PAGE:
He adds that the Middle East, specifically the UAE and Qatar, has long-been the largest market for GIS projects for Siemens and that the speed of growth requires careful coordination of utilities.

"The development of this country is amazing, especially when compared to Germany, where things are going more slowly. But to build at this pace, you need to have a reliable power supply, and Dewa has done a great job."

But in a market where contractors are kept extremely busy, the tendering of power and water projects in the past has presented certain challenges to Dewa, which had to re-tender its M Station project towards the end of last year. The size of the plant had to be downgraded from 2,000MW to 1,200MW and split into two phases in order to attract firms.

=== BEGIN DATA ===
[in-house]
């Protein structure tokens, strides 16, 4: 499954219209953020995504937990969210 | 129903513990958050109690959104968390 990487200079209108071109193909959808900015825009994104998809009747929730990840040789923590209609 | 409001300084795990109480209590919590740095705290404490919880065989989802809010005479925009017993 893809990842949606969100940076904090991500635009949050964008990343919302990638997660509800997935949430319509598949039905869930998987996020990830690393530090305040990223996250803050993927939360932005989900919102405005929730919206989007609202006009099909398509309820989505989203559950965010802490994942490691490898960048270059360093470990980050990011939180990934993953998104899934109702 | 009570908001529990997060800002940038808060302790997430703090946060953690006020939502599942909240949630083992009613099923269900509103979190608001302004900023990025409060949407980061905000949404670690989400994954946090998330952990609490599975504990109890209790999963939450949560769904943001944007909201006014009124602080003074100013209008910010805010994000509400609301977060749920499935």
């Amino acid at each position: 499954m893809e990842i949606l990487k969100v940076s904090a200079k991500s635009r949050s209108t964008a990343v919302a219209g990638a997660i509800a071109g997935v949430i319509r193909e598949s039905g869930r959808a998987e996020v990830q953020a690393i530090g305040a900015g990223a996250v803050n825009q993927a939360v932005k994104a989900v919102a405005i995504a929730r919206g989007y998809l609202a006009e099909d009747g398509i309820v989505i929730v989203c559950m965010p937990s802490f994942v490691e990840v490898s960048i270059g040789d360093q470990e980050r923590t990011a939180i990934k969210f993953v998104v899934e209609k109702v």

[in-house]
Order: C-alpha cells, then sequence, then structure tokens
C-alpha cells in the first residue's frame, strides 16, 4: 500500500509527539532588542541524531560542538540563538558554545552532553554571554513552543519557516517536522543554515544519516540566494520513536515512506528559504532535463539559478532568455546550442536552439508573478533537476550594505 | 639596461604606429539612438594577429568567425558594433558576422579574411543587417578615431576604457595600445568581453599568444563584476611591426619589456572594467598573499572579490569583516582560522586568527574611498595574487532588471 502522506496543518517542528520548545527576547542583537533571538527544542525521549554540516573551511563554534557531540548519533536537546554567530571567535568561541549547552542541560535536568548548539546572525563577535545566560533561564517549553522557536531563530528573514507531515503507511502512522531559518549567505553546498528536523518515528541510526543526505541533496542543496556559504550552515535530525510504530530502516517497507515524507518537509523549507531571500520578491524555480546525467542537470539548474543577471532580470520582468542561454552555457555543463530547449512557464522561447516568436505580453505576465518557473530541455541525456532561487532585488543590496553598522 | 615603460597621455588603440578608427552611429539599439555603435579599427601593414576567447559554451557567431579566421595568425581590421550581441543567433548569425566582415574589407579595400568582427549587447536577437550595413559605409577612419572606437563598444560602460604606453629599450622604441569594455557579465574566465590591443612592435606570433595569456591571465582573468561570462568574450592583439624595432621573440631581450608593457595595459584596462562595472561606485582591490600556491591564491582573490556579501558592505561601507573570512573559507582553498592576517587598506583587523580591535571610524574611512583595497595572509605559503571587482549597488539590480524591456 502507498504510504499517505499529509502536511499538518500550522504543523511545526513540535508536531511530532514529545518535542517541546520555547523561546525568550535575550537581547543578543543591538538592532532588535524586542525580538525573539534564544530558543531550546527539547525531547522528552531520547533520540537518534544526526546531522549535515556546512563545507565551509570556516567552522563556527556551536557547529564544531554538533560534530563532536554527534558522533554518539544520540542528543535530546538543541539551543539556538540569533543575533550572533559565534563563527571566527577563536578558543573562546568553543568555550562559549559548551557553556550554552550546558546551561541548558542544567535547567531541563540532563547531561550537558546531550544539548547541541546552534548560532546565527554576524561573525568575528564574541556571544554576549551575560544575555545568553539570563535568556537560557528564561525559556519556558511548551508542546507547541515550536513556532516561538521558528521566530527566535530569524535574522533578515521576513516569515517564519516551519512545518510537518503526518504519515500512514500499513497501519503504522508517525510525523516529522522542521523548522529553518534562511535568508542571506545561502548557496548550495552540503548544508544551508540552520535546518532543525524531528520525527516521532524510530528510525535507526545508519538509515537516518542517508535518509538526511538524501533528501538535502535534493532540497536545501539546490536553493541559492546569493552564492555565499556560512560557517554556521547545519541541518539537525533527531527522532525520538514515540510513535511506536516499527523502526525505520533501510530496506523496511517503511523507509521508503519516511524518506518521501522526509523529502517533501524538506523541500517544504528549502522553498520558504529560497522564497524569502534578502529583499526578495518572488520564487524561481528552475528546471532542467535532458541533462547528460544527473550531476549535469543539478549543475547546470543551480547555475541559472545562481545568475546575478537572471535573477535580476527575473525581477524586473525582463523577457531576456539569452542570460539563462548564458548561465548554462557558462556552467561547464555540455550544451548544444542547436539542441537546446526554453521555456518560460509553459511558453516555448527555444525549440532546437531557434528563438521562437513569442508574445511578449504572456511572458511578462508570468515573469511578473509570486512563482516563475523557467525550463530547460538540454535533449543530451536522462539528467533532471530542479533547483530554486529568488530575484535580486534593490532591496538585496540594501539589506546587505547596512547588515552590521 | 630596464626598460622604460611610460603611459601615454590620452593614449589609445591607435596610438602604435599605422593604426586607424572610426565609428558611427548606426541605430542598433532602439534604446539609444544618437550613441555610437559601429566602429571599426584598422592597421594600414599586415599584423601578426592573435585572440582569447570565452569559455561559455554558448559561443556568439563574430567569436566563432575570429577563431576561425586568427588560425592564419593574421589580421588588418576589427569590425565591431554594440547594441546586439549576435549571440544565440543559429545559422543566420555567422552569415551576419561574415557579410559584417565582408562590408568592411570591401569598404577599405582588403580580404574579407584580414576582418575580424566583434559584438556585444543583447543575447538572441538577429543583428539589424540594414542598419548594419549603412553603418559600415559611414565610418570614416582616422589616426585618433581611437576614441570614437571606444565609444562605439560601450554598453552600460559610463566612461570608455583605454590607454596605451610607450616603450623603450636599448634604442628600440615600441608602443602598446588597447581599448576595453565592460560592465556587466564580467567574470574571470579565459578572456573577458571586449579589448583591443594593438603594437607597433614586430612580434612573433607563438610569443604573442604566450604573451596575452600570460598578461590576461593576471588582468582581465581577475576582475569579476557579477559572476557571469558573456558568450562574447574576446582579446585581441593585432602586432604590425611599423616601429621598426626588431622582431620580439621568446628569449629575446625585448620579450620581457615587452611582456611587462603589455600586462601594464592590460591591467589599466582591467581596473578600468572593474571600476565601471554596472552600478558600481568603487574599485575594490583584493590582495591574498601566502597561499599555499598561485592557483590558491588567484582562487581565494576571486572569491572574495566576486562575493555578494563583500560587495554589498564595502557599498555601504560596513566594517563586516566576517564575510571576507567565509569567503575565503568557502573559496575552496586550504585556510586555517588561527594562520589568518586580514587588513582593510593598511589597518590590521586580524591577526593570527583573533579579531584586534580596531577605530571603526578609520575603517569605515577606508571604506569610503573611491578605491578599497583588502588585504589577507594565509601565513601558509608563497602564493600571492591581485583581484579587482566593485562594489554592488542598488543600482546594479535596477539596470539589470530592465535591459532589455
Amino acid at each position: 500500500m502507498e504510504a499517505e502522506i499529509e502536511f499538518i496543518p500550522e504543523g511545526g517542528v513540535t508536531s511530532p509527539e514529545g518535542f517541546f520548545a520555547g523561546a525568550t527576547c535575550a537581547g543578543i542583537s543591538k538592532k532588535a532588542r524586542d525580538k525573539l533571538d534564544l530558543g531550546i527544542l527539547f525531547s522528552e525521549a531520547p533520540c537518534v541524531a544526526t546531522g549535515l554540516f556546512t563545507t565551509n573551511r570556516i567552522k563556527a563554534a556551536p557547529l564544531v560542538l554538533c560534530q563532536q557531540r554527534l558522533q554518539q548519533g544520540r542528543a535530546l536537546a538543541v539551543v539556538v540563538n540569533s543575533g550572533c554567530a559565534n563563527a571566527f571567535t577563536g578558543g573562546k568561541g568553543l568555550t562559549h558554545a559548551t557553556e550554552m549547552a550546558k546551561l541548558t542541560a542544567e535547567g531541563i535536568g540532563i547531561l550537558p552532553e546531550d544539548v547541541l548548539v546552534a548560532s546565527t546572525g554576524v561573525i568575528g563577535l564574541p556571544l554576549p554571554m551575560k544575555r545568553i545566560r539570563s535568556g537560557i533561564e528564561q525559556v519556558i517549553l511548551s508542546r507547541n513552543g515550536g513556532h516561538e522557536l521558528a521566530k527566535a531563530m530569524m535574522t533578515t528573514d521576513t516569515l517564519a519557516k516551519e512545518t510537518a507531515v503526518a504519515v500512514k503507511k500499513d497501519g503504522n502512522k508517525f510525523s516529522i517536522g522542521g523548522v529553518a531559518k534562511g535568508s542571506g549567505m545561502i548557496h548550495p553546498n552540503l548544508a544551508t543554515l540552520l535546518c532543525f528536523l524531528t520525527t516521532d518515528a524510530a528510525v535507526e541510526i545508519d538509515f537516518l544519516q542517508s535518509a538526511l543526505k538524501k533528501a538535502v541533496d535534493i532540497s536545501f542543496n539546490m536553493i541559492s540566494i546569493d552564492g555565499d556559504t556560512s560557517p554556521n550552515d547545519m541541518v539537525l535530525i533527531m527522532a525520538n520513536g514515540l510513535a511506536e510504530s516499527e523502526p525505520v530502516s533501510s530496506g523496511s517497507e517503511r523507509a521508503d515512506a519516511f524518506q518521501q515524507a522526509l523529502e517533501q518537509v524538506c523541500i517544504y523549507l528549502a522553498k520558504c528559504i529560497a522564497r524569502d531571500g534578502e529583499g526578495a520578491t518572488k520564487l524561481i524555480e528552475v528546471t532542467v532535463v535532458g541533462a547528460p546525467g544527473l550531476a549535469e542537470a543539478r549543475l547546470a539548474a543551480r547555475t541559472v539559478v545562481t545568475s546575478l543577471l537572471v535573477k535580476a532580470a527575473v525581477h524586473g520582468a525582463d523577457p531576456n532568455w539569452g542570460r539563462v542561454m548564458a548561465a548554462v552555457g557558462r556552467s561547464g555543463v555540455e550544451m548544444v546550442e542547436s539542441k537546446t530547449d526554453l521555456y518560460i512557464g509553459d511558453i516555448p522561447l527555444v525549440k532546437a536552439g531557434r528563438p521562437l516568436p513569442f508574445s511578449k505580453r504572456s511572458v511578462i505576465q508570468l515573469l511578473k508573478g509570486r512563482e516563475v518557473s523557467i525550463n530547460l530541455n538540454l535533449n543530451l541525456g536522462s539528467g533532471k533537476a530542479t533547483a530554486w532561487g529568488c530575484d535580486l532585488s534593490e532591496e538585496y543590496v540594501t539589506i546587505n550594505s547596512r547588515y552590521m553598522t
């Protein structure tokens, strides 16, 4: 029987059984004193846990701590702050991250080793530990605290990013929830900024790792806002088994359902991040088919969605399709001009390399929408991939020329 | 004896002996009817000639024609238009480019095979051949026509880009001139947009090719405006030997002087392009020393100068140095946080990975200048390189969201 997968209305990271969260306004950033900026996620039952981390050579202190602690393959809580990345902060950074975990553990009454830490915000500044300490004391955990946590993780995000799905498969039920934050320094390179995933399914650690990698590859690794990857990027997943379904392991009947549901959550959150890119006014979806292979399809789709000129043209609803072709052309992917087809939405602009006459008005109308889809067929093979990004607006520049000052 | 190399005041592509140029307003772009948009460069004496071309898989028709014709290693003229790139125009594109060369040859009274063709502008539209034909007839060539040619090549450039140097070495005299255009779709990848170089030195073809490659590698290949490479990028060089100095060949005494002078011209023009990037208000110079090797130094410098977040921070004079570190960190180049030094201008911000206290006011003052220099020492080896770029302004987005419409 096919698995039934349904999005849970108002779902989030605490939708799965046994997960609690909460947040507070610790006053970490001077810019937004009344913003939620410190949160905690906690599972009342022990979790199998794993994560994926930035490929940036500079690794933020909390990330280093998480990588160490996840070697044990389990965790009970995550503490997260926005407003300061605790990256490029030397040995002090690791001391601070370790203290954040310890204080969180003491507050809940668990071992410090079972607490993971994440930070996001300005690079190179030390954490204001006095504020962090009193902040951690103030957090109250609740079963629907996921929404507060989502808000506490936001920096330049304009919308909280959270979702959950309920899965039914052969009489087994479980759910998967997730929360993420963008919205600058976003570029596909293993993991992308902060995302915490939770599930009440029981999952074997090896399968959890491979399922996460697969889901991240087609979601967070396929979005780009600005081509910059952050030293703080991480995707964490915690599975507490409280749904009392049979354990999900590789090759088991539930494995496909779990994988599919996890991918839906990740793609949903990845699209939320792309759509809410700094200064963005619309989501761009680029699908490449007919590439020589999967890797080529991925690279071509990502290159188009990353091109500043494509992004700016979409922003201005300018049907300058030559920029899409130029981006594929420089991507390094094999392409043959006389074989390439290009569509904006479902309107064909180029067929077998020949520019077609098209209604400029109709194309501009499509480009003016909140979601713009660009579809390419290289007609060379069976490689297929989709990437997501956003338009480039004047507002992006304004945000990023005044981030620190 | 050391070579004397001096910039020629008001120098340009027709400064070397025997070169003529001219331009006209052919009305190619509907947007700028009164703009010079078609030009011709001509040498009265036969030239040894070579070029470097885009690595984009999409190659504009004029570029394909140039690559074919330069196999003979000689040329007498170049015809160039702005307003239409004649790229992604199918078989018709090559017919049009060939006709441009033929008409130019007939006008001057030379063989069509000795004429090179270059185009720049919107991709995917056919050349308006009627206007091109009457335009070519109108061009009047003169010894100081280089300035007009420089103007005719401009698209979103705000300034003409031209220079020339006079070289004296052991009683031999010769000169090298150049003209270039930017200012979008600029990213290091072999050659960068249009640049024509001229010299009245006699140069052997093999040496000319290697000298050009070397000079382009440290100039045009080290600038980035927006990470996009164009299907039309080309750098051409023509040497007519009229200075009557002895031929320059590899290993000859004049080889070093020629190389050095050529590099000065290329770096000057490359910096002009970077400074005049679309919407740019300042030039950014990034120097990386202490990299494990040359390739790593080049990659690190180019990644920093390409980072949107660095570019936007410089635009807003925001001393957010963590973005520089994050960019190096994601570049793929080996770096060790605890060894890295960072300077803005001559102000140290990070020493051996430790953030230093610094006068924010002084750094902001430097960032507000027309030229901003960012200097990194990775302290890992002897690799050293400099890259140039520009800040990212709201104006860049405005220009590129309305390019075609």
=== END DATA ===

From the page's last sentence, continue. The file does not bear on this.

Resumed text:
"The plant will still produce 2,000MW but this will now be done over a two-phase construction period," says Sayeed Mohammed Al Tayer, managing director and CEO, Dewa.

"After we only attracted one bidder [Doosan] for the project last year, before re-tendering we found out from contractors that this was because the plant size was too big. It was also because most contractors are too busy; so time is a problem, as are the financial risks associated with such a project."

Despite the pressure to find bids on the market, Jesberger says that Siemens faces tough competition in the region.

"There are the Japanese firms - Mitsubishi and Hyundai, and a lot of Indian contractors including Larsen & Toubro and Tata Industries. Then there are the Saudi Arabian contractors, which are doing more higher voltage contracts. So the competition is tremendous."

He adds that Siemens has changed the way it works in the region in order to give it the best possible chance of winning projects.